Aiken: The Ideal Idol
of the Importance of Children's Education
LARRY KING, Host:
Tonight Clay Aiken, the one time American Idol1) runner-up is
now a star in his own right. We welcome Clay Aiken. We have a
major announcement to make tonight. First let's deal with the
announcement. Tell us.
CLAY AIKEN, Singer:
Well, my announcement, I guess I am... it's kind of exciting.
I've had the opportunity to work with some people at UNICEF, and
they've asked me to be an ambassador for UNICEF. So I'm going
to start working with them, in conjunction with the foundation
that we've started to... The foundation's for individuals with
disabilities. And including them into programs with kids without
And with UNICEF,
I'm going to be working to promote the importance of education
for all children throughout the world. So it's an exciting opportunity
for me to do some traveling and to hopefully make a difference
outside of the U.S. and a number of countries.
KING: So, the
official title is "UNICEF ambassador for education for all
AIKEN: Yes. There are 120 million kids in the world right now
who don't go to school. Who have no edu... who have no access
to education. So hopefully we'll raise awareness.
was Bittersweet But It was an Opportunity
KING: The weird
thing, Clay, is you've gotten so famous, so many big things have
happened to you, and you didn't win (on American Idol). OK, what
did you really feel like?
AIKEN: Well, you know what, I knew he won before Ryan made the
announcement. I had seen the card backstage, but...
KING: You saw
AIKEN: Yes. I saw the card. It wasn't completely hidden. And I
looked over and saw it. So, I kind of knew.
KING: What did you think then?
AIKEN: Well, I thought I better prepare myself to not look upset21)
when I lose.
found out that the runner-up our particular year was going to
get a record contract also. So it was kind of a... it was bittersweet
but it was an opportunity. And I think I said later on to Ruben,
it was an opportunity to continue the competition, I guess, further
on down the road. And unfortunately, people continued to try to
dwell on that competition.
KING: How's your
AIKEN: Well, substantially. You know, I don't go to the grocery
store as easily. And I don't sneak in as easily as I used to be
KING: How about
AIKEN: Well, financially it's a little bit better. But... it's
better than when I was a teacher. But I kind of... it's allowed
me to buy a house. And I've been able to help my mother with some
stuff and my brother. So, that's nice.
Child With Autism Is So Special
KING: What were
AIKEN: I was teaching children with autism. I kind of fell...
KING: Oh, really?
AIKEN: I kind of fell into that. I was working at the YMCA in
Raleigh, and I was working...
KING: You had
a degree in that?
AIKEN: I did get a degree in special education. The principal
of a school I was working for at the YMCA said, you know, "I
need a substitute teacher, will you come and do this job?"
And I said, "Sure." And then after I got in the class
she said, "Oh, by the way, it's a classroom for children
with autism." And I couldn't get out at this point. So I
stuck around through the maternity leave, and fell in love with
it so much that I...
KING: They are
geniuses in there, right?
AIKEN: They're amazing. Each child with autism is so special,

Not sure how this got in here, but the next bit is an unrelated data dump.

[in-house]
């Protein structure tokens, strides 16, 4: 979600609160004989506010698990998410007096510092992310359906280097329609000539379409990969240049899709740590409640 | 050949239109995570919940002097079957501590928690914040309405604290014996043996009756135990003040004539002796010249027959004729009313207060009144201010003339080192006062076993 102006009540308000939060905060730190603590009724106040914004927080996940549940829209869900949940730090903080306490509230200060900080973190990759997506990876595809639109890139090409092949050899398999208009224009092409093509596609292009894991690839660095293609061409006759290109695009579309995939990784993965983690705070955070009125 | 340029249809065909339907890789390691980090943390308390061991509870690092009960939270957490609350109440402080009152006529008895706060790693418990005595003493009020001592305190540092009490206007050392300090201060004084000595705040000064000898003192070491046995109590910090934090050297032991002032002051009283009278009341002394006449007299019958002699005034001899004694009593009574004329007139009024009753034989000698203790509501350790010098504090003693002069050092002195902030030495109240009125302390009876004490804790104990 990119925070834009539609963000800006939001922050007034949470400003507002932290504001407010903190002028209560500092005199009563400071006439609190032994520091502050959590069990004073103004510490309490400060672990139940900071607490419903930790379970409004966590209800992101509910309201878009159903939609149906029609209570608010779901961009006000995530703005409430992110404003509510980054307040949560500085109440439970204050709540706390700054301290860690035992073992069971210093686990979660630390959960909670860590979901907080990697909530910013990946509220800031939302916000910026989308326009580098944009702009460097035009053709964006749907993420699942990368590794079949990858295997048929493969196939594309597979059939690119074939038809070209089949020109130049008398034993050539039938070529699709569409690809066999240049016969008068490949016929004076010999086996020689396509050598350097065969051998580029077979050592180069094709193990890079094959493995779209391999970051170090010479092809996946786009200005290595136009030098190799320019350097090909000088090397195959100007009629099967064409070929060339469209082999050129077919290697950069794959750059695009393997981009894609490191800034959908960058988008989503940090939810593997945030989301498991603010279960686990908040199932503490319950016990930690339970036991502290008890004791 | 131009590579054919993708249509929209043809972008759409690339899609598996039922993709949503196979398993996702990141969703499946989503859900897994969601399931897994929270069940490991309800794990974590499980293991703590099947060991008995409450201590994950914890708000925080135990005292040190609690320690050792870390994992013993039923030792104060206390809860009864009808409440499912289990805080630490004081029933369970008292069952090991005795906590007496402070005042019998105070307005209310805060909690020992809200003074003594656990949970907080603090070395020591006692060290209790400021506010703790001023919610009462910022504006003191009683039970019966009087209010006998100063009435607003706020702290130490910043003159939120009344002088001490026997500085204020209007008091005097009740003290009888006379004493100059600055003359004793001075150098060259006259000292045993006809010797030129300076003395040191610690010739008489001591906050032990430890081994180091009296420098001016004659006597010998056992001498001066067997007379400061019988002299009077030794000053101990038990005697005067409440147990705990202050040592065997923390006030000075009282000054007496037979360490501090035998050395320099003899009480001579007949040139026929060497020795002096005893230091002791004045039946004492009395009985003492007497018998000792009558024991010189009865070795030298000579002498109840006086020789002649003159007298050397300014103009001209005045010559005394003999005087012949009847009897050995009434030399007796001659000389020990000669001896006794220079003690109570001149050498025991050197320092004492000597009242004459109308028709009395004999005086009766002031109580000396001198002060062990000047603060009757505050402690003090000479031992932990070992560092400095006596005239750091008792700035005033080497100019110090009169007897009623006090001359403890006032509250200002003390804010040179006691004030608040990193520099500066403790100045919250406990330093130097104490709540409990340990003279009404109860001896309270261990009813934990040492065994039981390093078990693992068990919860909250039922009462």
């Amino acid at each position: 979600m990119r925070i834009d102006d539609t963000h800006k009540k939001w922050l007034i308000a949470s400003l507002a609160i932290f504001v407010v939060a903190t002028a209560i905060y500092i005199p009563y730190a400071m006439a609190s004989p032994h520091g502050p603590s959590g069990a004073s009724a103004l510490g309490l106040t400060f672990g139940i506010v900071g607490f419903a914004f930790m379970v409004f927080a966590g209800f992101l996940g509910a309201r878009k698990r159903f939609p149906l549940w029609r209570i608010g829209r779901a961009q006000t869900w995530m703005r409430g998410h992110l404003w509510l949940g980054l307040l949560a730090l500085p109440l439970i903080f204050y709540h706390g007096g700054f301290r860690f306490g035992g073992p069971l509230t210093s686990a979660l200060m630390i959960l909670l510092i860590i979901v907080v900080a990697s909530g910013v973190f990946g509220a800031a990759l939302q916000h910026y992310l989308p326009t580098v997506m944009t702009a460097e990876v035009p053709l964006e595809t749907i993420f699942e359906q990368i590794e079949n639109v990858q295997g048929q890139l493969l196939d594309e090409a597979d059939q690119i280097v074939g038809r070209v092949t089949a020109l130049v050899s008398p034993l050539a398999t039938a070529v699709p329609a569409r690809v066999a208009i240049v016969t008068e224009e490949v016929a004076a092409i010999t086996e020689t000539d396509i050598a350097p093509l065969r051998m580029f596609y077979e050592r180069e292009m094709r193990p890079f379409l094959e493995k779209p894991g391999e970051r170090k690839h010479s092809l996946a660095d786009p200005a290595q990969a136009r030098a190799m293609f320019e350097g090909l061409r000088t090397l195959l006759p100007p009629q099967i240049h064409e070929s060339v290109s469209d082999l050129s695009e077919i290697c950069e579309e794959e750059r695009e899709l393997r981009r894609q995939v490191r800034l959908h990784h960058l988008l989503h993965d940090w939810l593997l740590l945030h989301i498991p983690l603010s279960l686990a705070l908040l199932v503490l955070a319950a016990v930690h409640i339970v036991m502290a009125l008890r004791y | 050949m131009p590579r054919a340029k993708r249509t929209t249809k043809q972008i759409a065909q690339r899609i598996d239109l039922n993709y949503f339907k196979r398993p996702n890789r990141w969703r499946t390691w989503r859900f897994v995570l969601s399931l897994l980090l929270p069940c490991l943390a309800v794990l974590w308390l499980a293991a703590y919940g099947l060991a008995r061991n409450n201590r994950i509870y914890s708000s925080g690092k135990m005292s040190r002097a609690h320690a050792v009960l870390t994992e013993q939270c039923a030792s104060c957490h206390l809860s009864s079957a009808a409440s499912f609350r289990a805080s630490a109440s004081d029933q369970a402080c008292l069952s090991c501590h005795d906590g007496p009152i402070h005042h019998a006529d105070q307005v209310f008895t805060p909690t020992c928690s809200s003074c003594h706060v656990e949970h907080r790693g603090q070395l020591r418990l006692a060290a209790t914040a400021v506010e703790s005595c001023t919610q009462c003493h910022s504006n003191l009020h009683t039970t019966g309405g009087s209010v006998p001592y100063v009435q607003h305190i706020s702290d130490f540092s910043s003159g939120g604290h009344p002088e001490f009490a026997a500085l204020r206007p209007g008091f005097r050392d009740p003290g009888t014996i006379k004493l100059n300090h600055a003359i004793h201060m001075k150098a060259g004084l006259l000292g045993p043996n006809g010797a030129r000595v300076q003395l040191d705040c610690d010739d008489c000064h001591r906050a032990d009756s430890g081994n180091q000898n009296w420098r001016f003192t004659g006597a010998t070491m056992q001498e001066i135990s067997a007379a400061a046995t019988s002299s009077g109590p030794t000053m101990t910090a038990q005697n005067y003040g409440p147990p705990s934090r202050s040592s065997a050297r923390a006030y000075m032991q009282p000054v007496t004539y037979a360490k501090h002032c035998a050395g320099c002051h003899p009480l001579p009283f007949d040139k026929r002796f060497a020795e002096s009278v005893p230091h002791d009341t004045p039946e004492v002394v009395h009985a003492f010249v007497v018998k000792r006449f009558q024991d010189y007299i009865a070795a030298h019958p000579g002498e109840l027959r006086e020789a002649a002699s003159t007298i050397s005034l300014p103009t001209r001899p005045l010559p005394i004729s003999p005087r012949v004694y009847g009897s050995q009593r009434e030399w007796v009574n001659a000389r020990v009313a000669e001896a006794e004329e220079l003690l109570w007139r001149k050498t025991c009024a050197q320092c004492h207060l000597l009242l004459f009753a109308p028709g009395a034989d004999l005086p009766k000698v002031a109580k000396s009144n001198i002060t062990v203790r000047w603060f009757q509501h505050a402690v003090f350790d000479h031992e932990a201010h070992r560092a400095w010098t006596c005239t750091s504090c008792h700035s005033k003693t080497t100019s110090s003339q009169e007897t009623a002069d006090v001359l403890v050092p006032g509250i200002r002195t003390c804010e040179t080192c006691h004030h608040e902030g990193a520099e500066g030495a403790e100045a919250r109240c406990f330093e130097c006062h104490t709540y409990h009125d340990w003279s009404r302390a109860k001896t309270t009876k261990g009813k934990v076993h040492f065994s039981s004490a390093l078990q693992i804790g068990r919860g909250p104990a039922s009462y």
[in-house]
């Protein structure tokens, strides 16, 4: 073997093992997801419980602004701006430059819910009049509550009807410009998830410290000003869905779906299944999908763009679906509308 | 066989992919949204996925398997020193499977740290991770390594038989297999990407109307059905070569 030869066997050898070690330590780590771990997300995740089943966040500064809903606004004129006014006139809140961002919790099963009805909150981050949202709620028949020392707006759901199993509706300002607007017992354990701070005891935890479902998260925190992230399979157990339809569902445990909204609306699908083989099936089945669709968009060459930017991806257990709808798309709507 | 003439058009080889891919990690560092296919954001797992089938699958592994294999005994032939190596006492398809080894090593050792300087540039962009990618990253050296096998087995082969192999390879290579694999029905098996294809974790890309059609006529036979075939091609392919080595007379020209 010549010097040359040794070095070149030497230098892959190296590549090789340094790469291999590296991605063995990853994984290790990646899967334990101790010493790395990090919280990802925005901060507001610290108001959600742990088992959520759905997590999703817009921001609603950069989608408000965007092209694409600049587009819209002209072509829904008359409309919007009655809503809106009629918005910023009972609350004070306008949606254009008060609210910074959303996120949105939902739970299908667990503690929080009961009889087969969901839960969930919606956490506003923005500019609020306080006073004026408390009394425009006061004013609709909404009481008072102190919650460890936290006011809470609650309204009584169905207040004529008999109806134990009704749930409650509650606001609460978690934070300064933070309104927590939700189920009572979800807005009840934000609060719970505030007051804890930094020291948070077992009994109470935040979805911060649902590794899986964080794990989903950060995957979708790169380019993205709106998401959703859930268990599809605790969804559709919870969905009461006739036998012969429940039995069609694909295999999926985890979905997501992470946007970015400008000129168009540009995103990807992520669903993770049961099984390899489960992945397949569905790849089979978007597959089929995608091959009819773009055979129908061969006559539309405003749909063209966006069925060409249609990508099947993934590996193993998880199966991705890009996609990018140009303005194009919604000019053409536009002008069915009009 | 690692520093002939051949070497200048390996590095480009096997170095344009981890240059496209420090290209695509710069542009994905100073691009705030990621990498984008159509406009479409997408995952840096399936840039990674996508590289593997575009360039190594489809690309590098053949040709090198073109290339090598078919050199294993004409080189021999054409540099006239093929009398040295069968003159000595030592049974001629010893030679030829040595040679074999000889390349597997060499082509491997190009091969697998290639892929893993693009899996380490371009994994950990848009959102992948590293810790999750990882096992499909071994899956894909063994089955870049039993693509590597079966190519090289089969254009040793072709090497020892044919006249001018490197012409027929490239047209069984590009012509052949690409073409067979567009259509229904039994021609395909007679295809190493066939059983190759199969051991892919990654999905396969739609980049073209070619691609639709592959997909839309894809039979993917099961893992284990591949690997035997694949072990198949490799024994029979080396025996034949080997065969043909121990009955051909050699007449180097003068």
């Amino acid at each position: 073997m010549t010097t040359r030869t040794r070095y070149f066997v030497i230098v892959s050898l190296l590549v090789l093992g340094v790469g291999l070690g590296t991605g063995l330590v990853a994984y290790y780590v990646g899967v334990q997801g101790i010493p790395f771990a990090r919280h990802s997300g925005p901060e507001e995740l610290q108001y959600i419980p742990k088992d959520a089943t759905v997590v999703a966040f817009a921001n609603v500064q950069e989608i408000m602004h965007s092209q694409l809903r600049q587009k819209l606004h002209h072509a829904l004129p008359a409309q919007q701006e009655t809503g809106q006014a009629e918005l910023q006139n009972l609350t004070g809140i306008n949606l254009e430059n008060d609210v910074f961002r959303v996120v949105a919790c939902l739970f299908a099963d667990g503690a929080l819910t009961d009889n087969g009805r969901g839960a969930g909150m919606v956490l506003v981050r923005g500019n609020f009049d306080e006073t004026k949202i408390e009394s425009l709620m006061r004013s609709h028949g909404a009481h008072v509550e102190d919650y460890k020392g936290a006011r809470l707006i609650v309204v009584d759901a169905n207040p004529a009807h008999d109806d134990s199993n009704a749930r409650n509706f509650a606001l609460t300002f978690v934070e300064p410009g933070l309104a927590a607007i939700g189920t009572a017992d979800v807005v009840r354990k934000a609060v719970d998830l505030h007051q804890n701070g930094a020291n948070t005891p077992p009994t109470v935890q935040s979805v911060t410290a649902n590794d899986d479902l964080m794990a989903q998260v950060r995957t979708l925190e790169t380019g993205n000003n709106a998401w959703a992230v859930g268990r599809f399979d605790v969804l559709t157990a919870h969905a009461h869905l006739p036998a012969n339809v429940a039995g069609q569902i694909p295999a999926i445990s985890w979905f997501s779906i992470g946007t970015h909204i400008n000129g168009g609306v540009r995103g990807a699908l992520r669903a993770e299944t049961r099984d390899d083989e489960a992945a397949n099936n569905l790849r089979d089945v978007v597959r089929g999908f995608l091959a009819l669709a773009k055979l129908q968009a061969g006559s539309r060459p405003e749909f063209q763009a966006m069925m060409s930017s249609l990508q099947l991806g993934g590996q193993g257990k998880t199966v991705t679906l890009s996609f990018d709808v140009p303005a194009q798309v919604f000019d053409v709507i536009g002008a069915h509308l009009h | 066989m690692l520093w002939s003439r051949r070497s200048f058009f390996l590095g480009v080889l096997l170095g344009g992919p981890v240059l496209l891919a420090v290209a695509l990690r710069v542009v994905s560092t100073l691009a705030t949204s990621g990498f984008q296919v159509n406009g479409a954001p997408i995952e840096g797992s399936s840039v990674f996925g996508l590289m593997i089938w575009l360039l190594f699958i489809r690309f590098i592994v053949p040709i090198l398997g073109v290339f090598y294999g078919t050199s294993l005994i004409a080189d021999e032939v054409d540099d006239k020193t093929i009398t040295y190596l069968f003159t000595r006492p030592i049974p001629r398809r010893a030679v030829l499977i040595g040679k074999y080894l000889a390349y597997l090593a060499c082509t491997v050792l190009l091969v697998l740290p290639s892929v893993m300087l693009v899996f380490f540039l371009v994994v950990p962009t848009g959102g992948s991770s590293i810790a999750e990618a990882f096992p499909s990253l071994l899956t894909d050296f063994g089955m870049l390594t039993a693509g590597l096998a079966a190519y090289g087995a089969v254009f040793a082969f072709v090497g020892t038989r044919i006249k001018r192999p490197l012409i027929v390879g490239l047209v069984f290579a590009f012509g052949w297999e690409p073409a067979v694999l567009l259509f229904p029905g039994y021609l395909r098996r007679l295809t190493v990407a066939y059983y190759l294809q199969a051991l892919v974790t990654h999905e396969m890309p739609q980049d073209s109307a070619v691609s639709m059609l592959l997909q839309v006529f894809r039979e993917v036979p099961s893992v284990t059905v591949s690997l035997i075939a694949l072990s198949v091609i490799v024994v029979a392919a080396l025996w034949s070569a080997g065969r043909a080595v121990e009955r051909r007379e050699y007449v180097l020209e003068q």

they're so unique. And that was so exciting for me to be able
to go in every day, not know what to expect at all, have no idea
what to expect, and to get to know each child individually.
And so I decided
at that point, because I was working and I'd not had a degree
yet, and not decided what I wanted to get a degree in, and I decided
at that point, this is what I want to do.
Think I'm Here for a Reason
a viewer's call) Lancaster, Pennsylvania, hello.
CALLER: Yes. Hi, Clay, my name is Angie. First I want to say,
Clay, may you forever shine. My question to you is, what kind
of music will be on your follow-up album to Measure Of A Man,
and when is the future release date?
you want some details.
KING: Get the Christmas album first.
AIKEN: Yes, please.
You know, I like what we had on the first album. But I think a
lot of the stuff I'd like to... I'd like to get more upbeat stuff
on the next album. You know, something a little more energetic
and positive. The Measure Of A man had a lot of stuff about heartbreak,
and breaking up with someone, being angst after being... lost
love. Not something that I necessarily know too much about. So,
I'd love to have that... something a little bit more positive
and upbeat on the next album.
KING: What do
you want to do with your life?
AIKEN: You know, I'd love to say that I had it planned out. But
that's one of the big things that I've learned is not to plan
exactly what I'm going to do next. I want my tombstone to say
that I made a difference somewhere.
I mean, I don't
have to necessarily do it with an album or to any huge number
of people. But to one person. I don't want it to be for naught.
I don't want all this to be a waste. I kind of would like to think
that I'm here for a reason. I think everything that I've done
up to this point, whether it be working with children with disabilities,
working at the YMCA, has kind of all led to this position. And
if this is... this job may not be the last one I do. But if something
else that I'm on the way to, then I want to be open to it and
an extraordinary young man.
AIKEN: Oh, thank you very much.
KING: Congratulations. I congratulate the UN for choosing you.
AIKEN: Oh, thank you very much.